In this chart, the blue line shows the performance of a firm over the last year, and the other lines try to explain the data. Most corporate communications managers have ‘share of voice’ data that look like that blue line: it shows how their brand name is rising and falling in profile.
The more they understand statistics, the better they can understand what’s going on. A superficial look at the blue line makes it look like it’s been a bad year. If you simply look for the trend, then you get the black line – Excel’s linear trend line shows a downward trend, and it even forecasts for things to get worse. Few managers would produce a trend line on this sort of data and, indeed, few would even add the pink line, which shows the average value at each point in time. This also suggests a downward trend is still continuing. However, a weighted average – which puts more weight on more recent data, shows the more accurate interpretation that the trend is stable, and looks positive.
There’s a lot of seasonality in data like these as well: many businesses have recurrent annual and quarterly cycles that are reflected in both their stock price and in their share of voice.
This diagram shows one way of allowing managers to see beyond that seasonal data. You can use time series analysis to identify underlying trends. By subtracting that trend line from the current data you are collecting, you can see better what the situation really is.
These statistical calculations are pretty simple (especially with DecisionTools). But statistics are often avoided.
Personally, the most rewarding part of my job here at Lighthouse is helping AR managers to use statistical information to become more effective.
Statistics do not cure every problem, but I really want AR managers to be able to benefit from descriptive statistics. It’s been a major part of my working life. Before being an analyst at Ovum, I built Clementine and Business Objects systems. I wrote my masters’ thesis on data mining, and worked for City University researching that topic. I turned down an technical role at SPSS, the statistical software firm, to join Ovum. Perhaps because of this background, I still get surprised when I see people avoiding and even attacking the use of statistics.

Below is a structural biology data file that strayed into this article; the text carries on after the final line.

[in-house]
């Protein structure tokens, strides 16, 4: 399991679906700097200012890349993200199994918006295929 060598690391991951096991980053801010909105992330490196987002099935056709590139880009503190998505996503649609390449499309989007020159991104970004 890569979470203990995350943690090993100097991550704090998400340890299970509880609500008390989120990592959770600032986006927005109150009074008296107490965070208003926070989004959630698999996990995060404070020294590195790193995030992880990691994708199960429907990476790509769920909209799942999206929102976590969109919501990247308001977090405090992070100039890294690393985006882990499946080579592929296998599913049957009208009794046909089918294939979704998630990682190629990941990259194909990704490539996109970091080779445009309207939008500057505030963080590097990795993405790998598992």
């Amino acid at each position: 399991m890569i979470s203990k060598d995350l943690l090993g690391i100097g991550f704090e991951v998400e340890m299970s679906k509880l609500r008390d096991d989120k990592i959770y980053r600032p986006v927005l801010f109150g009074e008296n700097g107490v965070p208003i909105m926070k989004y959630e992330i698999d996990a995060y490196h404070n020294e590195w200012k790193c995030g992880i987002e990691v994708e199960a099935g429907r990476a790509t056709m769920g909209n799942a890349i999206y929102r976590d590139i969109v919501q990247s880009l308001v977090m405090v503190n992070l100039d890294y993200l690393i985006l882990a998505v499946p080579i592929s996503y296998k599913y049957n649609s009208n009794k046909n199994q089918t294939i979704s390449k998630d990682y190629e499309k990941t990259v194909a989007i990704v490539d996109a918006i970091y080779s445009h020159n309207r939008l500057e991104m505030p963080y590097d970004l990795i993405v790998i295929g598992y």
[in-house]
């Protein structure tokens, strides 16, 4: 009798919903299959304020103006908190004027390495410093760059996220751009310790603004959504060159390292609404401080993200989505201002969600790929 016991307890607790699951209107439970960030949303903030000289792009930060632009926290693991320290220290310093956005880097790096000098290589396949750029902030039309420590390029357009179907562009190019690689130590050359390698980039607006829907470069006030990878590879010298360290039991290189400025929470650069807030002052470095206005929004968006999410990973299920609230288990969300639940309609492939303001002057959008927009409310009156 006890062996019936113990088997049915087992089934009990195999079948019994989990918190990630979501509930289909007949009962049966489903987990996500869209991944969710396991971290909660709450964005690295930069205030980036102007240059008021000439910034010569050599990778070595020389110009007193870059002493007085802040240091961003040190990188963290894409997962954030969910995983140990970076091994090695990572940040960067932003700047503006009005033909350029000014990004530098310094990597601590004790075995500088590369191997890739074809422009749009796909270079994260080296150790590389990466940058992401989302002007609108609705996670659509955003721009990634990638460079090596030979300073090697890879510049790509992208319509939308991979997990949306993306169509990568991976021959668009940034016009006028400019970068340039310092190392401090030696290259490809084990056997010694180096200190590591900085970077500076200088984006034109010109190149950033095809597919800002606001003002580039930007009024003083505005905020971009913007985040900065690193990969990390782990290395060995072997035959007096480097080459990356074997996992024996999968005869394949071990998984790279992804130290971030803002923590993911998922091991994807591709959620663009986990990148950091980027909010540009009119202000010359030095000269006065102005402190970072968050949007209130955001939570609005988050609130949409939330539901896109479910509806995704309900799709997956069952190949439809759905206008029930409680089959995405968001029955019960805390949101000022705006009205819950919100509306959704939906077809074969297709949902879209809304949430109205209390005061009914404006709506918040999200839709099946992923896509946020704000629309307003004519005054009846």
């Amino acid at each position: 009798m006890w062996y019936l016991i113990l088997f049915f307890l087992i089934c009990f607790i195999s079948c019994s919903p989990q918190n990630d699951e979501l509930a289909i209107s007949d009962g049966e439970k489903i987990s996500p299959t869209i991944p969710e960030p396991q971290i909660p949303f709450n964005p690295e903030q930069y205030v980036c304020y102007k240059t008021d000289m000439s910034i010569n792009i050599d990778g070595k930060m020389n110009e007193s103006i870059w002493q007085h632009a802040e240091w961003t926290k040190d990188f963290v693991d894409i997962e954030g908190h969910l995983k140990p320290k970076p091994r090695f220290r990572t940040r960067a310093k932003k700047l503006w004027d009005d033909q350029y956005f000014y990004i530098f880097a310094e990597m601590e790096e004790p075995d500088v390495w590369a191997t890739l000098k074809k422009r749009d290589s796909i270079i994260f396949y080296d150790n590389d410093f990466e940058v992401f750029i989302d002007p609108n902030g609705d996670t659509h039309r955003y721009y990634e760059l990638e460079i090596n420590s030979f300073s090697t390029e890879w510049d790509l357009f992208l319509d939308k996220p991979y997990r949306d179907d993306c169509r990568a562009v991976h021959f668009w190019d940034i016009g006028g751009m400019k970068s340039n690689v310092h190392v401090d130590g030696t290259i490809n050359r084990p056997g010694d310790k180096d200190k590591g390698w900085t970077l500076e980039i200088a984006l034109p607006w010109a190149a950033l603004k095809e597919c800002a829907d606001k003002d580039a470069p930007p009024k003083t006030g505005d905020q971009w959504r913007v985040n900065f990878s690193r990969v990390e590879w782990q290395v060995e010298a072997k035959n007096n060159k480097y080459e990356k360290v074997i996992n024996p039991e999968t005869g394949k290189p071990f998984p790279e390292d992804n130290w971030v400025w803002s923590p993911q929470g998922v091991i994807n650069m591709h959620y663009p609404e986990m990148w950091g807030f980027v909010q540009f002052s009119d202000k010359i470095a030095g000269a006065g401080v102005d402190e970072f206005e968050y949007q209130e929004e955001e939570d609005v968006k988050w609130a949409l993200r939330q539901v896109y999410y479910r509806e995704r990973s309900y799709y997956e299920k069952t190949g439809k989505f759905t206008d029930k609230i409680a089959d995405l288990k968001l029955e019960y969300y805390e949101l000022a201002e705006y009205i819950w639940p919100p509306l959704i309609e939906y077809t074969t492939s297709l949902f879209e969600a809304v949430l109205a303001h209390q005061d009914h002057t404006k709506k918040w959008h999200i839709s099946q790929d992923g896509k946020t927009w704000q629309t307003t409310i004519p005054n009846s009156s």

There’s more avoidance that you’d think, especially in organisations that fight shy of metrics in case they uncover bad news. People sometimes get defensive and dismissive: they appeal to fear. My experience has taught me that without losing their fear of statistics, managers will live in fear of them. There are too many people who regard unfamiliar terms like ‘running average’, ‘weighting’ and ‘smoothing’ as mysterious snake-oil (and this is greedy reductionism, not just FUD). These fearful views are geographically concentrated, because there are some especially strong cross-cultural differences in numeracy education, as shown by the OECD’s PISA studies.
This trend is especially difficult in the United States. In the 2006 PISA study, it ranked 28th of 40 developed countries in math. The New York Times reports in this article this article that the gap is widening between countries with higher numeracy and those with lower numeracy. However, this is not widely recognised. Of the United States students surveyed by PISA, 72 percent said they got good grades in mathematics, more than in any other country. While the first step in solving a problem is recognising it, it seems that the American education system is living in denial. Ironically, it is in South Korea and Hong Kong, where students are more numerate, that students are most likely to describe themselves as not being good at math.
This background is reflected in the different preferences that analyst relations managers have for differing statistical tools that underpin the various AR measurement approaches. Managers are uncomfortable with what they don’t understand. However, this means that managers have the choice between either learning about statistics, or living in fear of them.